Manhattan Movement & Arts Center
March 31 2012
By Leigh Schanfein.
When was the last time you went to a school dance performance? When was the last time you even had the inclination to do so? It may have been last week, it may have been a decade since, and chances are it was because you were related to one of the budding star performers. Of course we tend to associate school shows with baby ballerinas, simplistic choreography, and immature dancing, but we have to remember that not all dance schools put on the same show, especially in a locus like New York City. Perhaps we should not be so quick to dismiss amateurs when seeking a dance fix at the theater, and I can say this now because I have recently witnessed the unexpected. On March 31st the Manhattan Youth Ballet pulled off a great feat for any dance school; it put on a performance worthy of an audience that is comprised of more than family and friends.
The Manhattan Youth Ballet is a non-profit curriculum-based dance academy founded by Executive Artistic Director Rose Caiola, who is also a Broadway and film producer.The Ballet has a small but impressive faculty roster, including Head of Faculty Deborah Wingert, Choreographer-in-Residence Brian Reeder, and Artistic Advisor Daniel Ulbricht, the last of whom would also make a surprise appearance mid-show. The ballet’s Spring Performance opened with a new ballet by Reeder. Holding Court was a minimalist neo-classical piece that was far too dependent on a sense of irony that was completely lost on the youthful cast. The dancers looked beautiful in their vaguely baroque costumes, but there was better work to come. Le Jardin Anime, from the classic ballet Le Corsaire, was nicely done. Nicole Zadra did a particularly lovely job, looking very composed, soft, and elegant. The younger girls who made up the corps were very cute and not the least bit clumsy. What followed was a scene from another major ballet, Don Quixote, in a smartly staged series that notably included the delightful Liza Knapp-Fadani as a Kitri who pierced the stage with her flight and fire.
The second half of the show opened with an excerpt from George Balanchine’s A Midsummer Night’s Dream, that first struck me with the visual delight of colorful bug costumes that adorned the young cast. The shimmery fabrics were ingeniously twisted into wings and shells appropriate for the stage and cast, by a trio of costume designers who, as we were told in the opening remarks, are former professional dancers. After being thoroughly bowled over with the cute, I was doubly blown away by Daniel Ulbricht, appearing as King Oberon. He more than impressed me with his impeccable batterie, downy-soft landings, butter smooth turns, extremely smart use of space, and, oh yeah, his muscles. Ulbricht not only serves as Artistic Advisor to MYB, he also serves as a magnificent guest star and incredible model for the young cast. He was a fantastic surprise that momentarily carried my imagination to the majesty of Lincoln Center, and brought the level of the performance to that of the company with which he performs, New York City Ballet. Of course, my eyes and my mind had been seared. I was worried that I’d be unable to objectively review the remainder of the performance after Ulbricht magnificently manipulated my perspective. However, I continued to find the second part of the program to be a delight, my view perhaps prejudiced in favor of this talented group.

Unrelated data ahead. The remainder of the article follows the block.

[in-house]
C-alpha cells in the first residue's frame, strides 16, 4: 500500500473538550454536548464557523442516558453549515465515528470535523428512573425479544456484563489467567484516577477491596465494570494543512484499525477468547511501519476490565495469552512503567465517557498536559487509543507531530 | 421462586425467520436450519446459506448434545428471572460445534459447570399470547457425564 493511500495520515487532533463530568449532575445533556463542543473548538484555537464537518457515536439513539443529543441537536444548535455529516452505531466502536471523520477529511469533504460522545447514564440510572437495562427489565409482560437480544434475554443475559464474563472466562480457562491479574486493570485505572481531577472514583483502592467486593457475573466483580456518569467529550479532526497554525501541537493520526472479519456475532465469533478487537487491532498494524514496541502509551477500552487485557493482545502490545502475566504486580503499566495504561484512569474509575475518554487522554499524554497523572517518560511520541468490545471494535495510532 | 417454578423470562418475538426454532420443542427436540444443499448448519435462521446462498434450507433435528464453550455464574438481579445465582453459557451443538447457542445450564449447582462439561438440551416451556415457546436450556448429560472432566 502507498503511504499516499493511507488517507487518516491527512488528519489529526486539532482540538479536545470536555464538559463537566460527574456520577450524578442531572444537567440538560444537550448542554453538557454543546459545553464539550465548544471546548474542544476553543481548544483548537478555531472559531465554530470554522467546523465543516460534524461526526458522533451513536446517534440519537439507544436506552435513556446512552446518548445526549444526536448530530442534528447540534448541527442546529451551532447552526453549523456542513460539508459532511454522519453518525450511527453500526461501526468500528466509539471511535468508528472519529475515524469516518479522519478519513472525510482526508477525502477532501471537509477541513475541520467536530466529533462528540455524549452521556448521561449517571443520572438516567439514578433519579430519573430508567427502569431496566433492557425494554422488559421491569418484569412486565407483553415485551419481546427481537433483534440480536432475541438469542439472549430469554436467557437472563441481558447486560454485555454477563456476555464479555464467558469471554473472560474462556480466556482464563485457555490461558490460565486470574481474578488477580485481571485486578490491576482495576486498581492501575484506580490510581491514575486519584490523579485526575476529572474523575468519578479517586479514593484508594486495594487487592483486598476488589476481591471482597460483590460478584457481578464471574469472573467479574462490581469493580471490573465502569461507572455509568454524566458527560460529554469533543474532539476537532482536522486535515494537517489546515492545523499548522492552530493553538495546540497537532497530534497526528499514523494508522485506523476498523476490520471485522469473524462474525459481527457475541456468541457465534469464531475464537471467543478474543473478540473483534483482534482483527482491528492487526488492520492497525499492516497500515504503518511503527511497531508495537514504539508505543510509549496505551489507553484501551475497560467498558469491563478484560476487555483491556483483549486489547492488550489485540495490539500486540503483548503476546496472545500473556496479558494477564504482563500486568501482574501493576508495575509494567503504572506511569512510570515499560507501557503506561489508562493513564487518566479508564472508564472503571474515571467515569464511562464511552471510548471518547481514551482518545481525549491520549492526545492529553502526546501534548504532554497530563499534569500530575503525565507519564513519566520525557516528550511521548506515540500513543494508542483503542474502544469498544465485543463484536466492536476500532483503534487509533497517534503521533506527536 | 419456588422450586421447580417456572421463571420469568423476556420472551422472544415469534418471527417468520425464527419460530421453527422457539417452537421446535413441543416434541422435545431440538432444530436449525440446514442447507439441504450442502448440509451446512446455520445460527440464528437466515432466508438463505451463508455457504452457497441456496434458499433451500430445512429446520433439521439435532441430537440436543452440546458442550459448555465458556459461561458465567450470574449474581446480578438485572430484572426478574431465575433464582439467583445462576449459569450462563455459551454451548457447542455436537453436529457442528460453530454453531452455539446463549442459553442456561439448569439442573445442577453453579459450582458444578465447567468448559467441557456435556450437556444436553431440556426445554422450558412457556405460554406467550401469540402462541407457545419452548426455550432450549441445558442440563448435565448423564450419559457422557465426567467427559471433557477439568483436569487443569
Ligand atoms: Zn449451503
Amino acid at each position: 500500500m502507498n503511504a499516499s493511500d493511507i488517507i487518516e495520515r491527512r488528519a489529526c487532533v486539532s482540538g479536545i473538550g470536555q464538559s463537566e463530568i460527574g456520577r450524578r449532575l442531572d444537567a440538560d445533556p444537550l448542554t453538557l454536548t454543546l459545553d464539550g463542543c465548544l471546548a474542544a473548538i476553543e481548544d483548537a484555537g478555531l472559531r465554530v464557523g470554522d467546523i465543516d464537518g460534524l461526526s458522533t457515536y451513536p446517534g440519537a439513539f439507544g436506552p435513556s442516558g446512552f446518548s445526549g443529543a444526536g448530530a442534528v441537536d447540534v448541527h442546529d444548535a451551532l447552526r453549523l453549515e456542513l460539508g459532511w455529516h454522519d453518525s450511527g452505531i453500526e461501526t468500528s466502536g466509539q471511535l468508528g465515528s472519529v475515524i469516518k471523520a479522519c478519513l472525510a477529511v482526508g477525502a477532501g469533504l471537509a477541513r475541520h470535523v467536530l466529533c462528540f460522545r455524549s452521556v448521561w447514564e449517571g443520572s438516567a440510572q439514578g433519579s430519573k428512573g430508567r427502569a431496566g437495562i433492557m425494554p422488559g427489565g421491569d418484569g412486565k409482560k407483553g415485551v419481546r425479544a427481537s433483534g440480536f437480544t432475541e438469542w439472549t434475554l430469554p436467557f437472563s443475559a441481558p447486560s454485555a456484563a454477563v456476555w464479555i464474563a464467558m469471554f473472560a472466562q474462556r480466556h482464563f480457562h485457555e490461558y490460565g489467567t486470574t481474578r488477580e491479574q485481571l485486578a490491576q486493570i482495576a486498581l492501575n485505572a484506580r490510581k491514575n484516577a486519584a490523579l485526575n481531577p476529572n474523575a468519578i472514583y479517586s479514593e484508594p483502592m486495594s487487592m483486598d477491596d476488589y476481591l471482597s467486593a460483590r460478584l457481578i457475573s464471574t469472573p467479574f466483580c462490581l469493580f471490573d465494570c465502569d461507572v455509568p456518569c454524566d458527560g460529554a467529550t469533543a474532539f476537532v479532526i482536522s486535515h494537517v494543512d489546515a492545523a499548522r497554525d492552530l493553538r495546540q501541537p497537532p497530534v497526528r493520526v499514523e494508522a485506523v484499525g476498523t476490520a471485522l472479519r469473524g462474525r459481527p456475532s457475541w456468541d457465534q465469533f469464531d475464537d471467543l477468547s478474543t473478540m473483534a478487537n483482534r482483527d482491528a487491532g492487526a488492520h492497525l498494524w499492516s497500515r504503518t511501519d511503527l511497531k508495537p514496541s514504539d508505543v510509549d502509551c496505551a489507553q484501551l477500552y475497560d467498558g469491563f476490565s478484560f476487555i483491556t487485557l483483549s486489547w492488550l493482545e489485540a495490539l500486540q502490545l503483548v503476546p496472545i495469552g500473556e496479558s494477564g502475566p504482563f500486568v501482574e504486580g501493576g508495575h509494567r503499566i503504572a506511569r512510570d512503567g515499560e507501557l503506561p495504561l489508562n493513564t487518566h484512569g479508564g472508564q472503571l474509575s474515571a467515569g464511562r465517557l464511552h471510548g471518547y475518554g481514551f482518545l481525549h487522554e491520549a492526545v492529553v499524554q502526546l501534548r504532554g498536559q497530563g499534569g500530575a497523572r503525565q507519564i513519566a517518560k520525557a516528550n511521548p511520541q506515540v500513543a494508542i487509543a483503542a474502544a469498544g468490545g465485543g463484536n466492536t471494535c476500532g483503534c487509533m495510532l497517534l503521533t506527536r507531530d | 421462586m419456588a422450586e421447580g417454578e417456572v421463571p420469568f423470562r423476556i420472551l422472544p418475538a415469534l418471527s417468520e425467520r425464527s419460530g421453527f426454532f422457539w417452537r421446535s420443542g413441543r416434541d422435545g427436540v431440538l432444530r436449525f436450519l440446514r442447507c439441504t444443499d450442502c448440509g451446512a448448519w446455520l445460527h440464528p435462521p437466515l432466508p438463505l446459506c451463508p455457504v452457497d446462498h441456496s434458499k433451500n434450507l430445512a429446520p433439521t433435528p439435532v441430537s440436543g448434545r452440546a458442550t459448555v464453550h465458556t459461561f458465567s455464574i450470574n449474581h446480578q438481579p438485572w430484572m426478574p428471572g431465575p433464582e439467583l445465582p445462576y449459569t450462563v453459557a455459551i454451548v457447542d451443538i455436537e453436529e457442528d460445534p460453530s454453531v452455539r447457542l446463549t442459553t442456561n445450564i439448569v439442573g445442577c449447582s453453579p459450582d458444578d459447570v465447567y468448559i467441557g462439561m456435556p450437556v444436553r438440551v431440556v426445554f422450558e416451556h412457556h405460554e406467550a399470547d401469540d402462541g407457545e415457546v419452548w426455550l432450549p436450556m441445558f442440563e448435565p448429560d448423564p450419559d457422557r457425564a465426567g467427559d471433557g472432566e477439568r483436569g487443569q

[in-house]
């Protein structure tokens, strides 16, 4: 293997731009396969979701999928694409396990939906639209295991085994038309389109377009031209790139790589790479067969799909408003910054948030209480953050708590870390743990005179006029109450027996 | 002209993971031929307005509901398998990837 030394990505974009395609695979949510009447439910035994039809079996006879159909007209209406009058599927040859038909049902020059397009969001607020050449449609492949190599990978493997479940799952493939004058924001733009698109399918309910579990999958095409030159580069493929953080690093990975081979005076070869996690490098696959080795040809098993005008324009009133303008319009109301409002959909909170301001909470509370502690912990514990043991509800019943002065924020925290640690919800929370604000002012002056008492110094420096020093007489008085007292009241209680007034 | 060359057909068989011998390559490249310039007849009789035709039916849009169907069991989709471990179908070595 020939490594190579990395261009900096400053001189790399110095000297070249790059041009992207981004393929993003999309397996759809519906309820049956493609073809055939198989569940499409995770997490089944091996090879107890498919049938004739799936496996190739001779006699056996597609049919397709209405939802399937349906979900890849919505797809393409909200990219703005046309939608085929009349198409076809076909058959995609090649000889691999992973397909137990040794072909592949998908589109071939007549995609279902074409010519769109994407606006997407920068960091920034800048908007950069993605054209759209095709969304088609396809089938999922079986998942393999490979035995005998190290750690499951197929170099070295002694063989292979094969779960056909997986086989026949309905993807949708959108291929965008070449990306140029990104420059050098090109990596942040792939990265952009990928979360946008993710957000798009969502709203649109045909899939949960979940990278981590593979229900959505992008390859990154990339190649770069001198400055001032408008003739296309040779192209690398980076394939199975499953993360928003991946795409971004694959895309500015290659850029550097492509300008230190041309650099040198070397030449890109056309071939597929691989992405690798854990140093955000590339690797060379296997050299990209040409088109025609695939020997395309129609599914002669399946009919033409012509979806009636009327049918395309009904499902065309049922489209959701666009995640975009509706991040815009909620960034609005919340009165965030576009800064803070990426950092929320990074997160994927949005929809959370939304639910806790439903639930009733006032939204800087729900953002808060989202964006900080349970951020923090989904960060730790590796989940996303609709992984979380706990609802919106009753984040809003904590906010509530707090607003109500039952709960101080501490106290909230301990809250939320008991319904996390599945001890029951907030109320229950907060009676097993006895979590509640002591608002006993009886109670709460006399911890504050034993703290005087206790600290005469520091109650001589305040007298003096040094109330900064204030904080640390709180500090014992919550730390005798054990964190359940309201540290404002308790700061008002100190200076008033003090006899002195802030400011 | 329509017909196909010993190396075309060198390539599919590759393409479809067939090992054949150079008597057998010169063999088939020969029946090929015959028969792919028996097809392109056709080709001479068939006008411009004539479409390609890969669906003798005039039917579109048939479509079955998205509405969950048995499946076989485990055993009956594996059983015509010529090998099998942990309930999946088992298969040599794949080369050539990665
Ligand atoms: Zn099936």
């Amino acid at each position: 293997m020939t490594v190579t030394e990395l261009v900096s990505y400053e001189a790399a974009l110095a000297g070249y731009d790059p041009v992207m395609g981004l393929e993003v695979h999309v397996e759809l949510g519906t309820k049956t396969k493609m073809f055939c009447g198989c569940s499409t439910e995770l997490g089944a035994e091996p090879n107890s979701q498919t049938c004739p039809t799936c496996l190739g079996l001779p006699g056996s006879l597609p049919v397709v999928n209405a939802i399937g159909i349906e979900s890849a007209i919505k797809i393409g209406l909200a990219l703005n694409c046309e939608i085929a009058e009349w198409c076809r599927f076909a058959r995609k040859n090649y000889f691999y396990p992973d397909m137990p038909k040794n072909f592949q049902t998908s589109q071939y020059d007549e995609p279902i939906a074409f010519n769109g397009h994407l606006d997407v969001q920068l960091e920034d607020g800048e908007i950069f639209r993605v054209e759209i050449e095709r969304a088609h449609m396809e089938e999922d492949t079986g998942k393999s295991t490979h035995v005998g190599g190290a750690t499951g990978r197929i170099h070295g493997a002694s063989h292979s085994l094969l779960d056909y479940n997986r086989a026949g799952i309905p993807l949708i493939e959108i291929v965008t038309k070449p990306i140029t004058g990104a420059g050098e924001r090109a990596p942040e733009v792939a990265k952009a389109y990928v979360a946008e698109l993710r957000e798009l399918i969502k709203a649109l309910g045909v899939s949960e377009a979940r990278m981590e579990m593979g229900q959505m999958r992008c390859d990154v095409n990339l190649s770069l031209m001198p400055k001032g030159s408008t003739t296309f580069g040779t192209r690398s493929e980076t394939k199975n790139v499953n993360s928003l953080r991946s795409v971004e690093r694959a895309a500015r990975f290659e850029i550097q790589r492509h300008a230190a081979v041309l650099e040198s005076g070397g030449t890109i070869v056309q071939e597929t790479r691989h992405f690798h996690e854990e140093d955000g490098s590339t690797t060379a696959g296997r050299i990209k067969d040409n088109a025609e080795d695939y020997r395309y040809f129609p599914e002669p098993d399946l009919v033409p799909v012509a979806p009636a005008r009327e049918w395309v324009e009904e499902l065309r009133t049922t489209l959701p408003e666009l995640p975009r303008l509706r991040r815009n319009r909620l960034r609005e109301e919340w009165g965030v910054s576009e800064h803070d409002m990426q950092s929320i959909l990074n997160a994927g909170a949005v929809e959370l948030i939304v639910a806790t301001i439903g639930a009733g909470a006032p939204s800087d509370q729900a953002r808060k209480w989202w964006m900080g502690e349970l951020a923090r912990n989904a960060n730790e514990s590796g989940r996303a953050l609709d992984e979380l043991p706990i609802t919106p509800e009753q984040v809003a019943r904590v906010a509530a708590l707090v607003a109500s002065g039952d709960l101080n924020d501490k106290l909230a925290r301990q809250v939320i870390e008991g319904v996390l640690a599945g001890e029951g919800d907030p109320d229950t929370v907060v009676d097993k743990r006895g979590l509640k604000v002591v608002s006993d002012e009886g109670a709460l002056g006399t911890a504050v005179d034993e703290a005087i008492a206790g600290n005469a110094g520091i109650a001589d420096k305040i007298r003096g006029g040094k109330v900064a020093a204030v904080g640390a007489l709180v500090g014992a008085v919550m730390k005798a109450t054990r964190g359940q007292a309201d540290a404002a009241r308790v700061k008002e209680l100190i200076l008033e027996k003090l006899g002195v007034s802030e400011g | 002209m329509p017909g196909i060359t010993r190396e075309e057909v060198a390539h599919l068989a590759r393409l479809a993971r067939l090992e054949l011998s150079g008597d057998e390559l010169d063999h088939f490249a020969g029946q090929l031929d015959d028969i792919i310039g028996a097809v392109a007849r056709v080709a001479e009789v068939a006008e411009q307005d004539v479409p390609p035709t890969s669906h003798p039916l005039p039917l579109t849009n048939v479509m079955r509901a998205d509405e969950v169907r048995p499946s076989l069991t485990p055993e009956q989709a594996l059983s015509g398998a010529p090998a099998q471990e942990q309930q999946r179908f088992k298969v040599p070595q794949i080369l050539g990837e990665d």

The second part continued with a series of variations: from La Fille Mal Gardee, which lacked confidence, Four Little Swans from Swan Lake, which required more teamwork and facial control, Raymonda, which had dramatic countenance but bumpy bourres, and August Bournonville’s Jockey Dance, which stood out as a winning performance. Both boys, Thomas Barnea and Julian Donahue, did a commendable job. The show closed with a short excerpt of Balanchine’s Stars and Stripes. The energetic corps looked great posing to Sousa, and soloist Savannah Green shone with strength. If only her smile were as unwavering as her pirouettes! I was left a bit disappointed that there was no solo variation, but the excerpt was a bright flash of color and enthusiasm that left a glow after the lights went down.
This pointe-predominant performance was entirely cringe-free, a feat for which I enthusiastically applaud MYB’s instructors. I find it strangely common to find dancers very weak en pointe in performance, even at a professional level. I’ve all too often held my breath, waiting for the imminent twisted ankle, precipitated by the “deer in the headlights” look in pre-professional, collegiate, and regional company performances. MYB should be proud of that. Even its youngest dancers look downright comfortable in pointe shoes. A problem remains, however, and it lays with the men. Usually, when there is a dearth of male dancers, those that are present carry a disproportionately large amount of the work. With MYB however, the four boys were a minimal presence, which was sad considering the budding talent these boys demonstrated.
If you seek cheap seats to see classical ballet and you are tired of the nosebleed section of the theater, you can easily satiate your craving with Manhattan Youth Ballet. With guest stars like Ulbricht, a smart program, and up-and-coming young dancers, you’ll be inspired to seek out the unattainable beauty of classical ballet.
For more information about Manhattan Youth Ballet, visit manhattanyouthballet.org
For more information about MYB’s home Manhattan Movement and Arts Center, which holds a limited selection of open classes and workshops, visit: manhattanmovement.com